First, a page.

Dr. Shinde enjoying a good laugh over a cup of tea with her younger daughter and her husband.

Learnings and takeaways from the pandemic:

As anaesthesiologists, we call ourselves ‘saviours’ you know. We resuscitate patients. So we are not used to seeing such a high mortality rate. But now, being at the forefront and seeing so many deaths, it’s very disheartening. Nothing seems very permanent. Seeing all this, I realise that nothing can be taken for granted. Not your colour, creed, country, relations, wealth. COVID has spared no one.

-I think what I’ve learnt is to just be in the present. To nurture your good health and value your relations. That is the only thing that will take us a long way to keep us healthy and happy. The rest doesn’t matter at all.


What do you really long to do after all this is over?

I read all these memes and jokes of people longing for the lockdown to be over and desperately wanting to step out. It’s the exact opposite for me.  Once my last patient gets discharged and we declare Pune to be a COVID-free zone, all I want is to take a few days off, just stay at home and be with myself and my family. No more calls from the ICU. Just like the good old days. I want to roam around in nature without a mask, enjoy the morning breeze & take in the smell of oxygen. I miss these little things.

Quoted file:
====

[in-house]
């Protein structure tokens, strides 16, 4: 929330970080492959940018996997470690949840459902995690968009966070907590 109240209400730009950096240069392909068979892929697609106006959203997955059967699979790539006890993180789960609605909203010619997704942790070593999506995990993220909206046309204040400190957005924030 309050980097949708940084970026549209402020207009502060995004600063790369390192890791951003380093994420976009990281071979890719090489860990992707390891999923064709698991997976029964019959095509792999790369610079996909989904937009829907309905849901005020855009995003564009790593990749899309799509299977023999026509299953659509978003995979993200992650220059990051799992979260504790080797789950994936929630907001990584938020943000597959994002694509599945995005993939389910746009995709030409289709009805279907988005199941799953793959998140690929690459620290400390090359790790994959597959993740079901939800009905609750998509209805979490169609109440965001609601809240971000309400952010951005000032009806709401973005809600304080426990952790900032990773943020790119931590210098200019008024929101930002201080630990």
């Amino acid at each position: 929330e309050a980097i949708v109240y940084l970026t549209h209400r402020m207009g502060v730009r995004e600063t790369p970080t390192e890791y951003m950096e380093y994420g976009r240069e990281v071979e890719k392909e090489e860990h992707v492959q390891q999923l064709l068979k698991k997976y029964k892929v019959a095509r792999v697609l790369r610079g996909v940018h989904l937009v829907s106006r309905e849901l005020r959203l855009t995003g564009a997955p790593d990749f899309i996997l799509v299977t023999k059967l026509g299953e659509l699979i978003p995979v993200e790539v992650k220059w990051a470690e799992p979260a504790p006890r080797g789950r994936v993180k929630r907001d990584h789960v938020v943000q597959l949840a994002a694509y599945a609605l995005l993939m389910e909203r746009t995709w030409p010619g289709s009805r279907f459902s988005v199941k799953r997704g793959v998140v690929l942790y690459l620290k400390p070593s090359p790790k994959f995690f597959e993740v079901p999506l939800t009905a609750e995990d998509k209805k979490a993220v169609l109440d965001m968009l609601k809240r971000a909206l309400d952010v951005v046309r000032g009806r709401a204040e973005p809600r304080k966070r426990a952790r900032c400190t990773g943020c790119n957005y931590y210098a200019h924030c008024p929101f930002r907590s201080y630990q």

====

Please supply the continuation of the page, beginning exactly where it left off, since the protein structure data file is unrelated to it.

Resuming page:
Story 2: Manoj Mishra


The Pune Railway station looks oddly silent to me today. The pacing vehicles and long queue of auto rickshaws outside tall metal gates tell me I’m in the right place. And yet something seems different. There is a suppressed noise in the air that’s not quite loud enough. People in masks stand outside closed shutters in not more than twos, speaking in hushed voices. Rickshawalas don’t seem to be on a desperate lookout for passengers.